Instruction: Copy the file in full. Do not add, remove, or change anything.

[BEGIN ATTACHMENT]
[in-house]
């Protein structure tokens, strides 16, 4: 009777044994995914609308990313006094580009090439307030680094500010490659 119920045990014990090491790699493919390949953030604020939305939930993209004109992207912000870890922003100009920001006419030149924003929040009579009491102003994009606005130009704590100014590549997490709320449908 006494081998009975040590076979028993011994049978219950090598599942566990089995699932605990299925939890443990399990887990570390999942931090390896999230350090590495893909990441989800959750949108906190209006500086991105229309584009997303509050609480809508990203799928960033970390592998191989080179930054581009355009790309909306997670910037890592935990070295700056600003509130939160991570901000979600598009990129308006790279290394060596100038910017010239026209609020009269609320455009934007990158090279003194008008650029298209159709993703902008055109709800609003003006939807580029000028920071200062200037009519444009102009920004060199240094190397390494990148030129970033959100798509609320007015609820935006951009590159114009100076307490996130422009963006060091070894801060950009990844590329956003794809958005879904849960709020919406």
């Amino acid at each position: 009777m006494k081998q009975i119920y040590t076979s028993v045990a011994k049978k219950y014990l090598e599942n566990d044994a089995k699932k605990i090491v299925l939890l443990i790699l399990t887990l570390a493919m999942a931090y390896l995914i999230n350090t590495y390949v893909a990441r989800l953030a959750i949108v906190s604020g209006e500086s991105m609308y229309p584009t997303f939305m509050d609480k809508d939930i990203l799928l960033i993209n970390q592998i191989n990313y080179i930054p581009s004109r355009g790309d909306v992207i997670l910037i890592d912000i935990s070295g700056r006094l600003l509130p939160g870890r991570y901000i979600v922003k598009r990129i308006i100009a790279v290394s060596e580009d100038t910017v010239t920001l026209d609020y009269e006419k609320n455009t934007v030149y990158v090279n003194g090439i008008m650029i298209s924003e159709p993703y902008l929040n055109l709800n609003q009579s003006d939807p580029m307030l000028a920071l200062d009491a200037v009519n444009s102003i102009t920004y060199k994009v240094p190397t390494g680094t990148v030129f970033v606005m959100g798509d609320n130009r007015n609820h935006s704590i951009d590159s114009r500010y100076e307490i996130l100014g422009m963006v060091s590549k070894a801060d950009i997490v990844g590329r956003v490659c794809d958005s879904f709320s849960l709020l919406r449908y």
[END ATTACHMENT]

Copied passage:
[in-house]
């Protein structure tokens, strides 16, 4: 009777044994995914609308990313006094580009090439307030680094500010490659 119920045990014990090491790699493919390949953030604020939305939930993209004109992207912000870890922003100009920001006419030149924003929040009579009491102003994009606005130009704590100014590549997490709320449908 006494081998009975040590076979028993011994049978219950090598599942566990089995699932605990299925939890443990399990887990570390999942931090390896999230350090590495893909990441989800959750949108906190209006500086991105229309584009997303509050609480809508990203799928960033970390592998191989080179930054581009355009790309909306997670910037890592935990070295700056600003509130939160991570901000979600598009990129308006790279290394060596100038910017010239026209609020009269609320455009934007990158090279003194008008650029298209159709993703902008055109709800609003003006939807580029000028920071200062200037009519444009102009920004060199240094190397390494990148030129970033959100798509609320007015609820935006951009590159114009100076307490996130422009963006060091070894801060950009990844590329956003794809958005879904849960709020919406």
């Amino acid at each position: 009777m006494k081998q009975i119920y040590t076979s028993v045990a011994k049978k219950y014990l090598e599942n566990d044994a089995k699932k605990i090491v299925l939890l443990i790699l399990t887990l570390a493919m999942a931090y390896l995914i999230n350090t590495y390949v893909a990441r989800l953030a959750i949108v906190s604020g209006e500086s991105m609308y229309p584009t997303f939305m509050d609480k809508d939930i990203l799928l960033i993209n970390q592998i191989n990313y080179i930054p581009s004109r355009g790309d909306v992207i997670l910037i890592d912000i935990s070295g700056r006094l600003l509130p939160g870890r991570y901000i979600v922003k598009r990129i308006i100009a790279v290394s060596e580009d100038t910017v010239t920001l026209d609020y009269e006419k609320n455009t934007v030149y990158v090279n003194g090439i008008m650029i298209s924003e159709p993703y902008l929040n055109l709800n609003q009579s003006d939807p580029m307030l000028a920071l200062d009491a200037v009519n444009s102003i102009t920004y060199k994009v240094p190397t390494g680094t990148v030129f970033v606005m959100g798509d609320n130009r007015n609820h935006s704590i951009d590159s114009r500010y100076e307490i996130l100014g422009m963006v060091s590549k070894a801060d950009i997490v990844g590329r956003v490659c794809d958005s879904f709320s849960l709020l919406r449908y």